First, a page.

up in an epigram from Jodi Dean: "Goldman Sachs doesn't care if you
   raise chickens." (26) This new book encouragse us to think big, to
   organize around ideas that scale. As such its useful corrective to
   those flavors of political thought and action that want to privilege
   the local and the ethical.

   "The ambition here is to take the future back from capitalism." (127)
   Which would be all well and good if there still was a future. The
   encounter that never arrives in Srnicek and Williams (hereafter S+W) is
   with, say, the work of John Bellamy Foster or Jason Moore,
   which would seriously question whether one can still think of a social
   or political future without thinking about the Anthropocene. The
   accumulated molecular waste products of modernity now cycle through the
   whole earth system, undermining its relative stability. The gritty
   facticity of the world rather puts a damper on dreaming of accelerating
   through the rough on into the smooth.

   It does indeed appear, as S+W say, that the commodity form has
   colonized the future. Here in the over-developed world, we can have
   a shiny new tech, but always bound by obsolete social relations.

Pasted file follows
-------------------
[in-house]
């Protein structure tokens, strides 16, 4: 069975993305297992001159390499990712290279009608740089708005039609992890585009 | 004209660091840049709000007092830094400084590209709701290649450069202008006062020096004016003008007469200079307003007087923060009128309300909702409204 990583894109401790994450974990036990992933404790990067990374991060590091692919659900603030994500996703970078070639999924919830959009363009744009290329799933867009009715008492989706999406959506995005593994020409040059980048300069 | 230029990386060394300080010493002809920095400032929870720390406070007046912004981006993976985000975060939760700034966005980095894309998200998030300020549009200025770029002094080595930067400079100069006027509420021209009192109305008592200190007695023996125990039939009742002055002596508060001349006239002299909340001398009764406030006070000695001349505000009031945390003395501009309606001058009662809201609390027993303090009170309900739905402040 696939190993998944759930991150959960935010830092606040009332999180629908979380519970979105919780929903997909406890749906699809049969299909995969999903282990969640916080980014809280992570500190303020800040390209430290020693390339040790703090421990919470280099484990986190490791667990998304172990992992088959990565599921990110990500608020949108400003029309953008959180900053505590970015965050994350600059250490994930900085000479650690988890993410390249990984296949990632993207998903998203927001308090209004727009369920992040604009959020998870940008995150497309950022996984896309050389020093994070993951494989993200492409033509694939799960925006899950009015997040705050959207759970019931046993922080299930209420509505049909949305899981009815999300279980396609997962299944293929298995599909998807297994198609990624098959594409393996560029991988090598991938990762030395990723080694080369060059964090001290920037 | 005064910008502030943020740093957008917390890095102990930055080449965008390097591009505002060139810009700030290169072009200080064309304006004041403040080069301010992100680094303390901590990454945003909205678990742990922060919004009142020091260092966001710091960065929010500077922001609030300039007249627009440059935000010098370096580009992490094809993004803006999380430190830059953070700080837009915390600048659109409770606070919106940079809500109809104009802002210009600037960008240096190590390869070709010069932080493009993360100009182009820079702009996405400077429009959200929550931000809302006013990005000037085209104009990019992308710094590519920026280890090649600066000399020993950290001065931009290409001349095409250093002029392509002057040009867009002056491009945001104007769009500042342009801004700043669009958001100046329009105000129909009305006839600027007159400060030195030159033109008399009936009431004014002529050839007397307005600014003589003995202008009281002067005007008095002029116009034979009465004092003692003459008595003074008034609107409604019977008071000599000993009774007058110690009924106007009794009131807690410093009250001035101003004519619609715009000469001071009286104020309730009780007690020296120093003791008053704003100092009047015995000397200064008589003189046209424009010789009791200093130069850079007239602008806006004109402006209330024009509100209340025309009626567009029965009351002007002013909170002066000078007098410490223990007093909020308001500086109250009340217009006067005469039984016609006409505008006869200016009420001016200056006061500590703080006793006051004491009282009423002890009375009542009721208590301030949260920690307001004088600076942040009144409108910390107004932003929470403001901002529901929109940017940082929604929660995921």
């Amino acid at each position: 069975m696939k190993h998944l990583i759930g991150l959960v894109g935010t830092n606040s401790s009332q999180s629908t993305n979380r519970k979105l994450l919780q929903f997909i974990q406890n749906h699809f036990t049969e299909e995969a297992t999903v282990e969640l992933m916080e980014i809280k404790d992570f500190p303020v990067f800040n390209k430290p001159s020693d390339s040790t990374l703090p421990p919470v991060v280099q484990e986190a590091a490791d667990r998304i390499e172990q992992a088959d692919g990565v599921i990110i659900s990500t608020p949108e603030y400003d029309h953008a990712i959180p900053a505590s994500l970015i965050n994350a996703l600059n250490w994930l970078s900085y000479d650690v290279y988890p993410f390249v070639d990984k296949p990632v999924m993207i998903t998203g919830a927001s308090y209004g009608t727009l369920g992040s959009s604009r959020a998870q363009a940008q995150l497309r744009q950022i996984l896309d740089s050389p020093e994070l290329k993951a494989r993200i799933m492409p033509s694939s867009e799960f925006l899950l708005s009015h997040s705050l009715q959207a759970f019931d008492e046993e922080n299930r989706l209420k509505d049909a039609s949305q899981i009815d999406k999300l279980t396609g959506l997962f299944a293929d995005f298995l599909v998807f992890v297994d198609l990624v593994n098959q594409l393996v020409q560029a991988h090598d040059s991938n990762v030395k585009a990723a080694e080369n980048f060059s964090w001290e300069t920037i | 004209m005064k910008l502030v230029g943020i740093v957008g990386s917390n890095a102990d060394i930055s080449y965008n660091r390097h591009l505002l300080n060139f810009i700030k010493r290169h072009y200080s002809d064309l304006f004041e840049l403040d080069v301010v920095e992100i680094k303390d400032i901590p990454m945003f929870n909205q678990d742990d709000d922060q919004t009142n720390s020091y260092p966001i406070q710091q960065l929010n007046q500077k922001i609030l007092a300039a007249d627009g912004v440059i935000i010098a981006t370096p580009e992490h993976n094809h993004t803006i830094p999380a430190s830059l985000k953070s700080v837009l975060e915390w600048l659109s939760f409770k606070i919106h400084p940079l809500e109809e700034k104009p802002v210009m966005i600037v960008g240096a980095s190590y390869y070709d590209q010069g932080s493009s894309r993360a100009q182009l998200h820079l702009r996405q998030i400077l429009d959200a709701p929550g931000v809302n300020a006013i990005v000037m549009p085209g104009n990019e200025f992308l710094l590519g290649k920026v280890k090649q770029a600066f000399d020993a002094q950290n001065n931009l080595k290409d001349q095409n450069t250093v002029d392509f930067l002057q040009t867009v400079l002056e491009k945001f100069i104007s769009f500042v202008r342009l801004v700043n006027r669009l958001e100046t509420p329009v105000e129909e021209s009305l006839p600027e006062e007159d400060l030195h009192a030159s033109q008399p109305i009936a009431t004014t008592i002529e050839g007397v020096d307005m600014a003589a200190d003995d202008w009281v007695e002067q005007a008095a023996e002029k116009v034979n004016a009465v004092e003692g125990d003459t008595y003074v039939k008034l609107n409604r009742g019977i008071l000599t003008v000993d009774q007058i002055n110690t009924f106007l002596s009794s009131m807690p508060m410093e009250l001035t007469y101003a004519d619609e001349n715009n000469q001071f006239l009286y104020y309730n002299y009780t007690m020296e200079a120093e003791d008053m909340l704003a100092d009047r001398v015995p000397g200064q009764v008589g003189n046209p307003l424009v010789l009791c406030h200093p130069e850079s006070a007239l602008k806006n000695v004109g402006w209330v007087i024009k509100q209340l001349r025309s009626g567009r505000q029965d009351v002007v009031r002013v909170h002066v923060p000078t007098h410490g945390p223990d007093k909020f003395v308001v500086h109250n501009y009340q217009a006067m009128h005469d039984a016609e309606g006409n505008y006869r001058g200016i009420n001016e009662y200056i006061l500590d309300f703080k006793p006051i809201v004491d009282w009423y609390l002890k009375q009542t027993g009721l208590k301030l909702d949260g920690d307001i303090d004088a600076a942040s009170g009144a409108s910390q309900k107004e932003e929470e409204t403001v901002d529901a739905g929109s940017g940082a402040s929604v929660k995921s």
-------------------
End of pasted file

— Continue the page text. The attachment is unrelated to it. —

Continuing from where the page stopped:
Organized labor has had its power diminished to the point where cannot
   even demand social democratic alternatives.

   There is a ritualistic aspect of today's politics. Make your signs for
   the the obligatory demo. Resistance becomes a cultural form. S+W call
   this a folk politics. This is a sort of political commonsense, what
   Raymond Williams might call a structure of feeling. But, argue S+W,
   it is out of step with what's needed today.

   Folk politics privileges immediacy as authentic. It rejects the problem
   of hegemony. Sometimes, as in the later writing of the Invisible
   Committee, for a simplistic friend/enemy model of politics. In my view,
   hegemony is rather about a politics of the non-friend and the
   non-enemy. Its about forming partial and temporary alliances, where
   goals or opponents might overlap.

   Folk politics is not particularly interested in such questions, nor in
   those of how to structure or mediate complex ensembles of political
   forces. It makes a fetish of direct action. It privileges feeling over
   thinking, and the everyday experience over institutional forms. Besides
   the Invisible Committee, another example of this might be Occupy,
   although where S+W stress what they have in common, one might also
   point to differences, for example between the consensus model of direct